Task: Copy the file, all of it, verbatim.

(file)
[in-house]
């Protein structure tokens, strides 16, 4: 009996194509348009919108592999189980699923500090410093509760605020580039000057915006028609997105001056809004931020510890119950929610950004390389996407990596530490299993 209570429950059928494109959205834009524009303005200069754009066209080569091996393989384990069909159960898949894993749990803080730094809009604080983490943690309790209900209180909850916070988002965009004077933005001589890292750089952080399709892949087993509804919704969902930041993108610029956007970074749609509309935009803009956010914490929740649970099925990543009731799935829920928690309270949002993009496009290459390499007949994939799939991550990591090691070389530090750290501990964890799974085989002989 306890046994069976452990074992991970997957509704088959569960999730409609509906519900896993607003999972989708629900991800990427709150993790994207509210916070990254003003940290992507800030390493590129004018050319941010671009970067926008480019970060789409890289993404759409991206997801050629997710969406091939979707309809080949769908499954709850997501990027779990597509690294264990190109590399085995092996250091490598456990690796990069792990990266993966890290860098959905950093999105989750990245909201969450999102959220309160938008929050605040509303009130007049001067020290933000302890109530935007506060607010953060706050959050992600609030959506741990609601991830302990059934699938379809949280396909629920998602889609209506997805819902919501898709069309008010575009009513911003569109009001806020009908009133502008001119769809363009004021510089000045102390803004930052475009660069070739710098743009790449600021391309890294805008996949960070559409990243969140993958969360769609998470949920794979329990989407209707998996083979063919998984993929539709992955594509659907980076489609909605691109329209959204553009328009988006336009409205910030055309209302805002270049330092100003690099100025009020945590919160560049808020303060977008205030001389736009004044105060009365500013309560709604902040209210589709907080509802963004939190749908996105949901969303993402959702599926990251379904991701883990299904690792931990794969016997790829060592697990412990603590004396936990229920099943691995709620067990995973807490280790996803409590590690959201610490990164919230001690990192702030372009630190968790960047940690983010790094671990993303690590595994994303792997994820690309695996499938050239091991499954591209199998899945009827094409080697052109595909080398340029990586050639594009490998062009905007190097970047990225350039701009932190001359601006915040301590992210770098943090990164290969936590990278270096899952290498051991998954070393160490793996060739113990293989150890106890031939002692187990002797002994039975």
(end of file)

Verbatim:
[in-house]
């Protein structure tokens, strides 16, 4: 009996194509348009919108592999189980699923500090410093509760605020580039000057915006028609997105001056809004931020510890119950929610950004390389996407990596530490299993 209570429950059928494109959205834009524009303005200069754009066209080569091996393989384990069909159960898949894993749990803080730094809009604080983490943690309790209900209180909850916070988002965009004077933005001589890292750089952080399709892949087993509804919704969902930041993108610029956007970074749609509309935009803009956010914490929740649970099925990543009731799935829920928690309270949002993009496009290459390499007949994939799939991550990591090691070389530090750290501990964890799974085989002989 306890046994069976452990074992991970997957509704088959569960999730409609509906519900896993607003999972989708629900991800990427709150993790994207509210916070990254003003940290992507800030390493590129004018050319941010671009970067926008480019970060789409890289993404759409991206997801050629997710969406091939979707309809080949769908499954709850997501990027779990597509690294264990190109590399085995092996250091490598456990690796990069792990990266993966890290860098959905950093999105989750990245909201969450999102959220309160938008929050605040509303009130007049001067020290933000302890109530935007506060607010953060706050959050992600609030959506741990609601991830302990059934699938379809949280396909629920998602889609209506997805819902919501898709069309008010575009009513911003569109009001806020009908009133502008001119769809363009004021510089000045102390803004930052475009660069070739710098743009790449600021391309890294805008996949960070559409990243969140993958969360769609998470949920794979329990989407209707998996083979063919998984993929539709992955594509659907980076489609909605691109329209959204553009328009988006336009409205910030055309209302805002270049330092100003690099100025009020945590919160560049808020303060977008205030001389736009004044105060009365500013309560709604902040209210589709907080509802963004939190749908996105949901969303993402959702599926990251379904991701883990299904690792931990794969016997790829060592697990412990603590004396936990229920099943691995709620067990995973807490280790996803409590590690959201610490990164919230001690990192702030372009630190968790960047940690983010790094671990993303690590595994994303792997994820690309695996499938050239091991499954591209199998899945009827094409080697052109595909080398340029990586050639594009490998062009905007190097970047990225350039701009932190001359601006915040301590992210770098943090990164290969936590990278270096899952290498051991998954070393160490793996060739113990293989150890106890031939002692187990002797002994039975």